Business owners and CEO’s know all too well that they are often totally alone in understanding all aspects of the problems that they face. Spouses and other family members cannot possibly comprehend the full extent and the complexities of the issues that consume the attention of the CEO of an organization, unless they are deeply involved in the business at a strategic level themselves.
As executive recruiters based in Toronto, Kathbern Management helps companies find the executives and senior managers who not only have the experience and credentials to fulfill their responsibilities but also have the emotional and “fit” requirements that will enable them to be successful in a particular environment. We simplify the process and, through our deep research, are able to bring more and better candidates forward than would ever be possible through a do-it-yourself passive advertising campaign.
Here’s an example (using an actual situation – all names altered) of the pressures that a CEO must face alone:
No Shortage of Issues
Gerry Adamson was the new CEO of Challenger, a publicly-traded company with multiple local operations across North America. He reported to a Board of Directors comprised of representatives of key shareholders, banks and industry specialists. The company was under significant financial stress due to a recent financial crisis which had left the company with a very large ($100 million) debt load which was beyond the comfort level of the company’s lenders. The Chairman of the Board was the past CEO who had been pushed aside due to his inability to deal with the financial and operational issues facing the company. He was retained by the Board on account of his deep understanding of the industry and the history of the company.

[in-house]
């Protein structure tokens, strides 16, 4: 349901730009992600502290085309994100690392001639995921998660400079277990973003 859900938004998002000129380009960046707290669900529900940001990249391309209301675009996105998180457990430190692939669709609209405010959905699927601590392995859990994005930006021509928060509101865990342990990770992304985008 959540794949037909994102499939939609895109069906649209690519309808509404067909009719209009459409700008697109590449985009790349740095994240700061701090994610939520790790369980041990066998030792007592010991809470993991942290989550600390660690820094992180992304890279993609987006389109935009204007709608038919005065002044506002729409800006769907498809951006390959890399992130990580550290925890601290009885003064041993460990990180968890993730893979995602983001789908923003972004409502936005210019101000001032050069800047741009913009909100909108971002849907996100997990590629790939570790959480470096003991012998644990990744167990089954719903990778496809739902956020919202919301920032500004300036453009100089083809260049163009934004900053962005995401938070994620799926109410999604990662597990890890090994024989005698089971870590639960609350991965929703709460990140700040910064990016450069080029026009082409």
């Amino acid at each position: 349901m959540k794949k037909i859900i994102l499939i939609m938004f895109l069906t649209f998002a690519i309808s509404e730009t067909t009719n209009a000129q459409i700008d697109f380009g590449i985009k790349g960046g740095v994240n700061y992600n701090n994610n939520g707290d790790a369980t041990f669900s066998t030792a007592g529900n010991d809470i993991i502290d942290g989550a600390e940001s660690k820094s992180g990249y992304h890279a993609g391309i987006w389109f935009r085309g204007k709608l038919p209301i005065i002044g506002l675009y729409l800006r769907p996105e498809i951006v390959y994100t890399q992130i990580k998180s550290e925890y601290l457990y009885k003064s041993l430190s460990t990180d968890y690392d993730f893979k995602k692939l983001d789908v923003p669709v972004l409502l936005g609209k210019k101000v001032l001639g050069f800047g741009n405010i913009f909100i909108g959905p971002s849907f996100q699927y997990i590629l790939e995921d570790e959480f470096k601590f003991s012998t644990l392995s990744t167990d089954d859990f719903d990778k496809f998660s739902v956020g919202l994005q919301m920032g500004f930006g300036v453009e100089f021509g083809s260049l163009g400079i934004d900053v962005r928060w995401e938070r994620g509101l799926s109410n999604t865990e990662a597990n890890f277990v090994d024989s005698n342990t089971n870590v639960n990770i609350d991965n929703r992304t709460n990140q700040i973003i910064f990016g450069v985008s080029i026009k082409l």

Meeting monthly lender covenant targets was a challenge and required extreme vigilance. Payables were strung out beyond 90 days and many suppliers were threatening to withhold their services, some of which were absolutely critical to the ongoing operation of the company.
In several of the local operations, there were minority shareholders which were very large public utilities and which demanded attention for the particular operation that they were involved in without any regard for the remainder of the company.
To gain efficiency, Gerry knew that he would have to consolidate several of his divisions and eliminate management as a cost-saving move. In some cases, centralization of certain corporate operations would be necessary but would be resisted by local management.
In order to reduce the debt load and edge the ratio of debt to cash flow to a more reasonable level, the sale of some non-core assets would be required. Some of these assets were in close proximity to a similar operation owned by Brian Johnson who sat on the Challenger Board as an industry advisor, and was respected and relied upon by other Board members for his technical expertise on industry matters. He operated his own company in exactly the same industry, but, was not a direct competitor due to each company’s focus on their own geographic communities. When a nearby Challenger property was deemed non-core, Brian felt that as a long-serving Board member he should have the inside track to acquire it, at an attractive price.